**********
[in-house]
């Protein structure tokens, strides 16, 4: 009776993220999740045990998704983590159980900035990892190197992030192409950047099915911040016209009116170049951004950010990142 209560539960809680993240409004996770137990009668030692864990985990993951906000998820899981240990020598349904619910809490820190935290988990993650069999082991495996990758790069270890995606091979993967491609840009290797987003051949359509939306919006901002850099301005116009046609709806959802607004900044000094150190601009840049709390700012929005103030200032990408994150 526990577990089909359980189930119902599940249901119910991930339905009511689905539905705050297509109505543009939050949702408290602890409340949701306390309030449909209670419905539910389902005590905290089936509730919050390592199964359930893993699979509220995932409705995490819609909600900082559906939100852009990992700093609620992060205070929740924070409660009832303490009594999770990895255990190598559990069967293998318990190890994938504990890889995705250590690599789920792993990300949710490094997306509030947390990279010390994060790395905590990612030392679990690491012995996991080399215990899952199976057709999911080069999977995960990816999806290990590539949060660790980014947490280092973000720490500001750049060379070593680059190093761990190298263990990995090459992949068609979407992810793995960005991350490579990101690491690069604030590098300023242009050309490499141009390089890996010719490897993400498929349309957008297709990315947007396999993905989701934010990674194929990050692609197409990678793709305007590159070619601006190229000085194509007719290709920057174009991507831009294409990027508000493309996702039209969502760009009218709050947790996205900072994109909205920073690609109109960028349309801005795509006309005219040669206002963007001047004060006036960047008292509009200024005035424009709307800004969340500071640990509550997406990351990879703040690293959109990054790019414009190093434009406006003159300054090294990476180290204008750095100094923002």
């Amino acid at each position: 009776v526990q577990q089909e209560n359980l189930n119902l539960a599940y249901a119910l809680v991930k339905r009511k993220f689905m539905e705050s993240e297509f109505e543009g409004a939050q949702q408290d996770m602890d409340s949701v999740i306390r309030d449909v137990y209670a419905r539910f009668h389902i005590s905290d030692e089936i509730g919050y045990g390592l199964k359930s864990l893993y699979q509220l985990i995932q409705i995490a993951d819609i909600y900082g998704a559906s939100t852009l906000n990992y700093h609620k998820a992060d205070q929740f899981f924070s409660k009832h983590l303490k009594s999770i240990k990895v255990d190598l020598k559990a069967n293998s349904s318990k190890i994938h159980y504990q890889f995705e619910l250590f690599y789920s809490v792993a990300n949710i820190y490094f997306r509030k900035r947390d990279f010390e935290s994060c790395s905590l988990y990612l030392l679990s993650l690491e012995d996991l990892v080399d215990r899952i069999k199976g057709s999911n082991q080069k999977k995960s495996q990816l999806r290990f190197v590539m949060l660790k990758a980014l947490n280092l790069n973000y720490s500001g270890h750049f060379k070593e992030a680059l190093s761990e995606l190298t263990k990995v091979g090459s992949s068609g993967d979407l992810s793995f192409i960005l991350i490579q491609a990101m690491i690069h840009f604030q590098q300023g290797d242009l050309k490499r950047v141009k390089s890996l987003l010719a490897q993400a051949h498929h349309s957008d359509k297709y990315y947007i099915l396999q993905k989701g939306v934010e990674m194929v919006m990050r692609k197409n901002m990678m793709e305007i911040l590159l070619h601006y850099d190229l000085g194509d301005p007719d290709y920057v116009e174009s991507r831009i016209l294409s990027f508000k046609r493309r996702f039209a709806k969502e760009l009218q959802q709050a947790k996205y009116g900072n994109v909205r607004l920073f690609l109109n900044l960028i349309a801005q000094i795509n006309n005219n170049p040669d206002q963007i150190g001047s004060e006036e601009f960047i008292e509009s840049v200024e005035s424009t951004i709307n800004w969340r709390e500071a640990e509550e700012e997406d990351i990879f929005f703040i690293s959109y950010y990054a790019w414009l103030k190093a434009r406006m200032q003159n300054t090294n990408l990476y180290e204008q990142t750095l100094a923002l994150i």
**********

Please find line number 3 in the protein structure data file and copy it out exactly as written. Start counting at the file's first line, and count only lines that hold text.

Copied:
């Amino acid at each position: 009776v526990q577990q089909e209560n359980l189930n119902l539960a599940y249901a119910l809680v991930k339905r009511k993220f689905m539905e705050s993240e297509f109505e543009g409004a939050q949702q408290d996770m602890d409340s949701v999740i306390r309030d449909v137990y209670a419905r539910f009668h389902i005590s905290d030692e089936i509730g919050y045990g390592l199964k359930s864990l893993y699979q509220l985990i995932q409705i995490a993951d819609i909600y900082g998704a559906s939100t852009l906000n990992y700093h609620k998820a992060d205070q929740f899981f924070s409660k009832h983590l303490k009594s999770i240990k990895v255990d190598l020598k559990a069967n293998s349904s318990k190890i994938h159980y504990q890889f995705e619910l250590f690599y789920s809490v792993a990300n949710i820190y490094f997306r509030k900035r947390d990279f010390e935290s994060c790395s905590l988990y990612l030392l679990s993650l690491e012995d996991l990892v080399d215990r899952i069999k199976g057709s999911n082991q080069k999977k995960s495996q990816l999806r290990f190197v590539m949060l660790k990758a980014l947490n280092l790069n973000y720490s500001g270890h750049f060379k070593e992030a680059l190093s761990e995606l190298t263990k990995v091979g090459s992949s068609g993967d979407l992810s793995f192409i960005l991350i490579q491609a990101m690491i690069h840009f604030q590098q300023g290797d242009l050309k490499r950047v141009k390089s890996l987003l010719a490897q993400a051949h498929h349309s957008d359509k297709y990315y947007i099915l396999q993905k989701g939306v934010e990674m194929v919006m990050r692609k197409n901002m990678m793709e305007i911040l590159l070619h601006y850099d190229l000085g194509d301005p007719d290709y920057v116009e174009s991507r831009i016209l294409s990027f508000k046609r493309r996702f039209a709806k969502e760009l009218q959802q709050a947790k996205y009116g900072n994109v909205r607004l920073f690609l109109n900044l960028i349309a801005q000094i795509n006309n005219n170049p040669d206002q963007i150190g001047s004060e006036e601009f960047i008292e509009s840049v200024e005035s424009t951004i709307n800004w969340r709390e500071a640990e509550e700012e997406d990351i990879f929005f703040i690293s959109y950010y990054a790019w414009l103030k190093a434009r406006m200032q003159n300054t090294n990408l990476y180290e204008q990142t750095l100094a923002l994150i």